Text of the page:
Ideas for GROK pattern, problem: URL containing separators

I’ve got a Graylog system ingesting Palo Alto Firewall logs, including threat logs. For details on the format for PANOS 8.1, see The fields are basically all nicely separated by commas, making them quite easy to extract using an GROK pattern, even if it turns out to be quite elaborate. I’m running into a problem with the “URL/Filename” field, though, as it contains commas. Since the field is enclosed in double quotes, I’ve already extended the GROK pattern to use those, helping the extractor to work correctly most of the time. However, it fails on Facebook requests, which look as follows (all session data from real request replaced with random data):{"“client_stories_count”":2,"“cursor”":"“N2ahp70IeQf32nZaTkgMlCLXvXQsairyrnFtPtKCyMhtJmAFt9oEPwDDgVINwHquNvP2CZqlCMN6Uli2dLw8LPQp”","“pager_config”":""{/"“section_id/”":/"“773823267077810/”",/"“stream_id/”":null,/"“section_type/”":1,/"“most_recent/”":false,/"“ranking_model/”":null,/"“query_context/”":{/"“head_request_time/”":6689969570},/”“use_new_feed/”":true,/"“sequence/”":null}"","“scroll_count”":1,"“story_id”":null,"“client_query_id”":"“2296c0bb-3f33-12a7-e900-86027803efe9"”}&__user=2331088392&__a=1&dyn=wPEGM-NJ5inuWanyRyw43mpSuBn73UN94IRS9qEyDlifBxRhJqEuiHHvUzZPGqBnjAG8g95JyLLa6KKXTe8v7WBwq1eA1714G-YwMJHBndnQajzGABNDmrz8MhY5hDDtgE9f0vSDlMictPWn5J2UeFvhA92MZCsFL_9Y68DQtamO4Sw075gw5lLnumcbL-OhbkdjFp5RUNOxYAAYeB8cvVFxsnhac9C7kC9tF10xzY4bhYejKjH6Suc3QbmEBVQlpWuYH2S9uZtfPtK-PdkZWo65jQOce6djJhzLVH7NQ1Lbn7xu17&"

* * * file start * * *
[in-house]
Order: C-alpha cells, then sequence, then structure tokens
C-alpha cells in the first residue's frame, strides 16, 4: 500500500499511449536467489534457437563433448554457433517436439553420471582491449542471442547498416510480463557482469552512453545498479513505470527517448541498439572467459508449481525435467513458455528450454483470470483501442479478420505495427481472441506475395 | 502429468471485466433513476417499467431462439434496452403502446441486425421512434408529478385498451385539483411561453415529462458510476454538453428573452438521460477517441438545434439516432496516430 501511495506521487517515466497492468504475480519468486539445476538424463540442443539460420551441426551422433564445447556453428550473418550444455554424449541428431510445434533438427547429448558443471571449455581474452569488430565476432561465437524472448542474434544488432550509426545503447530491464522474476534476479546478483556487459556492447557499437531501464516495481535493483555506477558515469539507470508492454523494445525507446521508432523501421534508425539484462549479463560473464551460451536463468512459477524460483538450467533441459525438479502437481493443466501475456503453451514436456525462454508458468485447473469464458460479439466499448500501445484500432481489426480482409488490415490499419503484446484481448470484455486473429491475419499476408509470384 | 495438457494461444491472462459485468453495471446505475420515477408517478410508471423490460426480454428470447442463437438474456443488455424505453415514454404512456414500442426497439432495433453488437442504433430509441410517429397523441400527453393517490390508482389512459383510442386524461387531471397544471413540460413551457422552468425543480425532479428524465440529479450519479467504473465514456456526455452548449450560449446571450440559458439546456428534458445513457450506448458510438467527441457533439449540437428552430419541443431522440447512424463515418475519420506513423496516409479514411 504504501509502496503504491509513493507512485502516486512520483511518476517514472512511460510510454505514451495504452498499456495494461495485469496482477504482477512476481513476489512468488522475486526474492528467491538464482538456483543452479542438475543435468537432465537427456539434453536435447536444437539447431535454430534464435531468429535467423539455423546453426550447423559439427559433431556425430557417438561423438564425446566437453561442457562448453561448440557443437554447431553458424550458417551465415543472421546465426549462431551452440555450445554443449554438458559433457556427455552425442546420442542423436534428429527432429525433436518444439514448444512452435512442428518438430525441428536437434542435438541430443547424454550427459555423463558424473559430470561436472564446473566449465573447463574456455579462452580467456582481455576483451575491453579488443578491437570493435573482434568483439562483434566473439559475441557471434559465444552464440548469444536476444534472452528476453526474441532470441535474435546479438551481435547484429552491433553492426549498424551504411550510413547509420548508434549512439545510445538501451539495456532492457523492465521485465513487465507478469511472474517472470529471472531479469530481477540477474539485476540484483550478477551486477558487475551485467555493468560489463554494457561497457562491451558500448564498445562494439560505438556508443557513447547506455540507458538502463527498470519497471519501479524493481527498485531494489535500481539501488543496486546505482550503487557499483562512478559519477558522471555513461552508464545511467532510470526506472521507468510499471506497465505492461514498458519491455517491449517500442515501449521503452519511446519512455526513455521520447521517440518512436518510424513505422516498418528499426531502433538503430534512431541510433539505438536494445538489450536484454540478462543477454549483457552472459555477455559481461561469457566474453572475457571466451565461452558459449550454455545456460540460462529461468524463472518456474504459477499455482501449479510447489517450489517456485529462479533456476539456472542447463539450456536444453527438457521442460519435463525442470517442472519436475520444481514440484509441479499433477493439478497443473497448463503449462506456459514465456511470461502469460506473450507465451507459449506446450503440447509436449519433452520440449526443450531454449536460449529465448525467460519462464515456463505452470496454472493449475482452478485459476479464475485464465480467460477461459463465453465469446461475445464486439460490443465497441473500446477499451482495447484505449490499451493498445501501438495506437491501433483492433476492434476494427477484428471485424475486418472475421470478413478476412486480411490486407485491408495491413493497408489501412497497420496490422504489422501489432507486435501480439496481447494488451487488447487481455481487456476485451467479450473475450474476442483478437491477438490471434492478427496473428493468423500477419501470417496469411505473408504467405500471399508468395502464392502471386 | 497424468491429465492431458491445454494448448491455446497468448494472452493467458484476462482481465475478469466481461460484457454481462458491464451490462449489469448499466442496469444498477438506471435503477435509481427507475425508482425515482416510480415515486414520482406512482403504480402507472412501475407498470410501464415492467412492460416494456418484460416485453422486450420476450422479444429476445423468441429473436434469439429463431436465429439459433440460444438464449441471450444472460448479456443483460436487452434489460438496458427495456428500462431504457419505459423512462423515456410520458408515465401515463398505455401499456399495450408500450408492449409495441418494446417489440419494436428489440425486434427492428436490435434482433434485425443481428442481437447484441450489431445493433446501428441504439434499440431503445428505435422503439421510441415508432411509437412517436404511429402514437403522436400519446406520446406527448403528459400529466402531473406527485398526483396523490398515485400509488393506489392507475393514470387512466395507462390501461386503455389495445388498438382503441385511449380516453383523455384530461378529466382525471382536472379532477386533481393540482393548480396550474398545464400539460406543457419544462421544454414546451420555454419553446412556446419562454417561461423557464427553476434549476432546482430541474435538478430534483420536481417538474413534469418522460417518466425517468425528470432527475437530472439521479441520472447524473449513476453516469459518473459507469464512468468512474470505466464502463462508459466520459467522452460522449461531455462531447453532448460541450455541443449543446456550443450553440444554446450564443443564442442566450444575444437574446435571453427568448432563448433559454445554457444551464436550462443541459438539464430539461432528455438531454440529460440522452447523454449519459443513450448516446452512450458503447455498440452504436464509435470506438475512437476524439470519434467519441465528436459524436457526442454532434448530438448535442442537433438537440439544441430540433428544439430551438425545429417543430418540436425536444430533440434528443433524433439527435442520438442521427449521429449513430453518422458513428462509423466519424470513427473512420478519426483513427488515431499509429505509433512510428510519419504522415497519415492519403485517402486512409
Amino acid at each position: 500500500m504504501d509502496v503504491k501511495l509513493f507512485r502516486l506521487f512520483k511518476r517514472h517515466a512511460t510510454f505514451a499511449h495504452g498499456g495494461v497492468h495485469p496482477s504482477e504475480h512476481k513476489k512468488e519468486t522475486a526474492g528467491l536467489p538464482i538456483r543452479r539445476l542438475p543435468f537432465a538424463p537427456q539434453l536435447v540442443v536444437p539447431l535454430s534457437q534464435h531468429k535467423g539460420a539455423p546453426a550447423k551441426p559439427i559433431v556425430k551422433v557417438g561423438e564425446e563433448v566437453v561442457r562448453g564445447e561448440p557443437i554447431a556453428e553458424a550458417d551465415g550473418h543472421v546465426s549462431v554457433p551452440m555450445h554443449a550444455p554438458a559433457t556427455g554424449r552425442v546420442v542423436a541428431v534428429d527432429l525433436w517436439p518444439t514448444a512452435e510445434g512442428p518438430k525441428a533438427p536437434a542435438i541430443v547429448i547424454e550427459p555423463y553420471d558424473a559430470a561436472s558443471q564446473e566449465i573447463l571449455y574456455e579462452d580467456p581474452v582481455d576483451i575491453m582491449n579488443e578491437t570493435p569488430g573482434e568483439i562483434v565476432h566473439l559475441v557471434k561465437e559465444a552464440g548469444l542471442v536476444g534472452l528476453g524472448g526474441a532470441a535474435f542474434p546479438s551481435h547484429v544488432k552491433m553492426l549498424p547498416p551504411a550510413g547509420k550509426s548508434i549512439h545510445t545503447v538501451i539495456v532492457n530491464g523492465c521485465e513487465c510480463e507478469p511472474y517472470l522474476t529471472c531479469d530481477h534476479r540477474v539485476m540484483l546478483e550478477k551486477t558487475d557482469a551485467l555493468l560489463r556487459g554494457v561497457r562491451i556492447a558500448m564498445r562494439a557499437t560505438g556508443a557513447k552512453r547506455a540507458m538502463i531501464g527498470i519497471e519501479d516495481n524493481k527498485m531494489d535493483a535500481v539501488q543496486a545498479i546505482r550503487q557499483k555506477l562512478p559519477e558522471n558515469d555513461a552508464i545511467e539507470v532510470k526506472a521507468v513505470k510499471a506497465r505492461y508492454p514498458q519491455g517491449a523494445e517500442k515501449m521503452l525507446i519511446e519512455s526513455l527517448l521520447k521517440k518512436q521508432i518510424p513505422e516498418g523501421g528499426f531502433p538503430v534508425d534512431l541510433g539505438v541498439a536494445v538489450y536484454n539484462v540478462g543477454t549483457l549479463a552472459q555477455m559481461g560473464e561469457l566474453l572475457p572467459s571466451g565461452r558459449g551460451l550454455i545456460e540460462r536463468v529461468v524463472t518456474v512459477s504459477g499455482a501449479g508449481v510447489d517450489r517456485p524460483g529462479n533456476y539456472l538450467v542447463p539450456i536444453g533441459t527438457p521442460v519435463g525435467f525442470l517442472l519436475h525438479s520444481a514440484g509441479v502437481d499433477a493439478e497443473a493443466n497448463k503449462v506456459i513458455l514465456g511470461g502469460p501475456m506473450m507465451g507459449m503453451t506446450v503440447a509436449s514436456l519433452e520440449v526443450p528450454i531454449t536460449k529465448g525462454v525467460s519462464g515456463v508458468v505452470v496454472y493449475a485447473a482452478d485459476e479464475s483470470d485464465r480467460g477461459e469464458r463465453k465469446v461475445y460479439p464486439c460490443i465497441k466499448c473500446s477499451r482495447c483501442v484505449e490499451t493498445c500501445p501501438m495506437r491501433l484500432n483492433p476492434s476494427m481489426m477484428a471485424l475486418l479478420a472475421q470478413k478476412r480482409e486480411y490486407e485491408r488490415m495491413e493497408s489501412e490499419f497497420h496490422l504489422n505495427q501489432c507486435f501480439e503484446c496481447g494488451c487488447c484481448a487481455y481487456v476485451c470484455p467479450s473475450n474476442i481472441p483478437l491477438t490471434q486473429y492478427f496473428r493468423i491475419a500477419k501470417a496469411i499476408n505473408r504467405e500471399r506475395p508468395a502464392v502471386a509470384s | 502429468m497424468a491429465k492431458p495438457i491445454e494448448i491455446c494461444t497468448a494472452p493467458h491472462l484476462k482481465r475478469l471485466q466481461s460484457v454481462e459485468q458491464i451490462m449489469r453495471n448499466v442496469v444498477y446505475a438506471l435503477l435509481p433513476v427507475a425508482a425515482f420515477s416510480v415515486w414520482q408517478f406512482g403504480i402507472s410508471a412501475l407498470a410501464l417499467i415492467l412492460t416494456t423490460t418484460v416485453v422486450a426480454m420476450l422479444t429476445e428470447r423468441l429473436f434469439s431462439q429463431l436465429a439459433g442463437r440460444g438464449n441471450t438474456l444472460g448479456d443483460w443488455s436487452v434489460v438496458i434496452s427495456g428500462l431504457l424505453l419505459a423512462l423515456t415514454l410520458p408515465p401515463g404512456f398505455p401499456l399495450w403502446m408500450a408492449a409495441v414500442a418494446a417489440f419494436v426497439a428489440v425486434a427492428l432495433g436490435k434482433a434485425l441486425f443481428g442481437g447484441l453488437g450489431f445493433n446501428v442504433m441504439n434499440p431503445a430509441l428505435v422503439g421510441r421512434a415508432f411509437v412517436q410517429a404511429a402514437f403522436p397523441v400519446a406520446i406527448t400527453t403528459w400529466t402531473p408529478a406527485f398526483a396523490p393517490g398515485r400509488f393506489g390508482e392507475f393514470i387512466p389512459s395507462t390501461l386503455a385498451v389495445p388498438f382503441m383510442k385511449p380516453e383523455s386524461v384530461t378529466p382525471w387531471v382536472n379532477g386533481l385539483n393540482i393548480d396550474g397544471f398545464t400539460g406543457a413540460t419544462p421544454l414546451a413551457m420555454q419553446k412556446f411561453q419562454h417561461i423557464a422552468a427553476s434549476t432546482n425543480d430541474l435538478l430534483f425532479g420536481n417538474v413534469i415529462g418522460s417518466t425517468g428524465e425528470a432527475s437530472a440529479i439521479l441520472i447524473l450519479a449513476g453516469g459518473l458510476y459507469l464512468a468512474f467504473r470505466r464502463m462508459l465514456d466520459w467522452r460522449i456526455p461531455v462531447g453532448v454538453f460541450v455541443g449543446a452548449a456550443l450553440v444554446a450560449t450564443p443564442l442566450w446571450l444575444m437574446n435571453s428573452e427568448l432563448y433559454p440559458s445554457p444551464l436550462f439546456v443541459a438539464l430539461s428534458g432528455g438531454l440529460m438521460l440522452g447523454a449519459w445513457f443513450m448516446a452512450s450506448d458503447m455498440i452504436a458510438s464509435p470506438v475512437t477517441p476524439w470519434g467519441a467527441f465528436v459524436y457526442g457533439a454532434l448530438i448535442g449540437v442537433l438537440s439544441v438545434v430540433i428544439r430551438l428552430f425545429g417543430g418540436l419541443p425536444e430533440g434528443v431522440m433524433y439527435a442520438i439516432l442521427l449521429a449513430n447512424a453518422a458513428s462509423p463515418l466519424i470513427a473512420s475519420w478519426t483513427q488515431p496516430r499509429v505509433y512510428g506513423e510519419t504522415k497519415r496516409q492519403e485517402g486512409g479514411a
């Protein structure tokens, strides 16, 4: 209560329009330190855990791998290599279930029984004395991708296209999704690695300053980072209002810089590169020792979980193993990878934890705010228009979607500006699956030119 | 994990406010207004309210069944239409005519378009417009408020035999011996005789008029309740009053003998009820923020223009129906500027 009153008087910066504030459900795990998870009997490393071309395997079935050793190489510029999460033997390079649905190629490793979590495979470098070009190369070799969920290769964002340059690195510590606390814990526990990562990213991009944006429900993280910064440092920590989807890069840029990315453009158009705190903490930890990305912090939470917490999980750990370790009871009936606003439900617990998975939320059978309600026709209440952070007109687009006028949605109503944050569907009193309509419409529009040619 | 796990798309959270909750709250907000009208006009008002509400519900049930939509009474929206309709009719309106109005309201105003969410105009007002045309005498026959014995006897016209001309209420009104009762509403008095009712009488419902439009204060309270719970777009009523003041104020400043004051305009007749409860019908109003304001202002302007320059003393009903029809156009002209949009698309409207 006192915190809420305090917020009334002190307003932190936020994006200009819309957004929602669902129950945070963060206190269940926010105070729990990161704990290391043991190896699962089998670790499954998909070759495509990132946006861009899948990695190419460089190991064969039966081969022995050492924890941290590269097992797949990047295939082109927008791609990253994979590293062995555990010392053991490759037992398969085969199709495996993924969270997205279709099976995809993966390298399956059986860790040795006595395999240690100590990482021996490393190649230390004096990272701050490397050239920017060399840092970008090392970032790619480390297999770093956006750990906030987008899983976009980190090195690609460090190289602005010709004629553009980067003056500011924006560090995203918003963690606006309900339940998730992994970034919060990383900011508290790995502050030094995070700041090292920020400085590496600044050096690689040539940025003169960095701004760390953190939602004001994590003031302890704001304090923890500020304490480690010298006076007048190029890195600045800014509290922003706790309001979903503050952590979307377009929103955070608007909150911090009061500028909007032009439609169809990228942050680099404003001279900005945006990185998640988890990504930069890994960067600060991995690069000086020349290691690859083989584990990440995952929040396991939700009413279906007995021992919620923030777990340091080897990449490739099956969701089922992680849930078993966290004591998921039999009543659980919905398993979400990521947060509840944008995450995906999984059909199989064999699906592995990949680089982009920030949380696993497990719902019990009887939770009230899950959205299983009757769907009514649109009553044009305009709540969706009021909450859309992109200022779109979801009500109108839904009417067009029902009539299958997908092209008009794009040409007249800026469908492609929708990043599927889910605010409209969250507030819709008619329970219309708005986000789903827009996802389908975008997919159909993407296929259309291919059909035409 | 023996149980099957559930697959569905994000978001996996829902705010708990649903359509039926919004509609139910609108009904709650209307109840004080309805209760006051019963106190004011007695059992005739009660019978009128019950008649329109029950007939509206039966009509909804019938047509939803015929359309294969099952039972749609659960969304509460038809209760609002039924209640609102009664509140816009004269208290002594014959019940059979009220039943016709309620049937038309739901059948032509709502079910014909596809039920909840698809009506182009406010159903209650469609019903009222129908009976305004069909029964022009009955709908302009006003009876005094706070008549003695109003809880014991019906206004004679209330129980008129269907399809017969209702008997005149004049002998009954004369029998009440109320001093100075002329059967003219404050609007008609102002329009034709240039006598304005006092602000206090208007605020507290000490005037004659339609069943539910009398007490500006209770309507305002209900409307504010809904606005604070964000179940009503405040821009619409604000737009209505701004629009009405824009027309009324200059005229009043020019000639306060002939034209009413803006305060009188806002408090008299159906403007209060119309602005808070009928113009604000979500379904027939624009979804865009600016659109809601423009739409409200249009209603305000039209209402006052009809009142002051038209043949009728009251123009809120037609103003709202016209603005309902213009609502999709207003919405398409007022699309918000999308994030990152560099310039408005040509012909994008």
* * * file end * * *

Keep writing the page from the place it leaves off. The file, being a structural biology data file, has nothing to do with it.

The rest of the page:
My GROK pattern: ,(?:"%{DATA:pafw_url_or_filename}")?, extracts the following into pafw_url_or_filename:{"“client_stories_count”":2,"“cursor”":"“N2ahp70IeQf32nZaTkgMlCLXvXQsairyrnFtPtKCyMhtJmAFt9oEPwDDgVINwHquNvP2CZqlCMN6Uli2dLw8LPQp”

I.e. it (correctly) stops when it hits the character sequence ‘",’ after ‘PQp"’. I would like to have it go on until it reaches the real end of the URL. Does anyone here have an idea how to do that?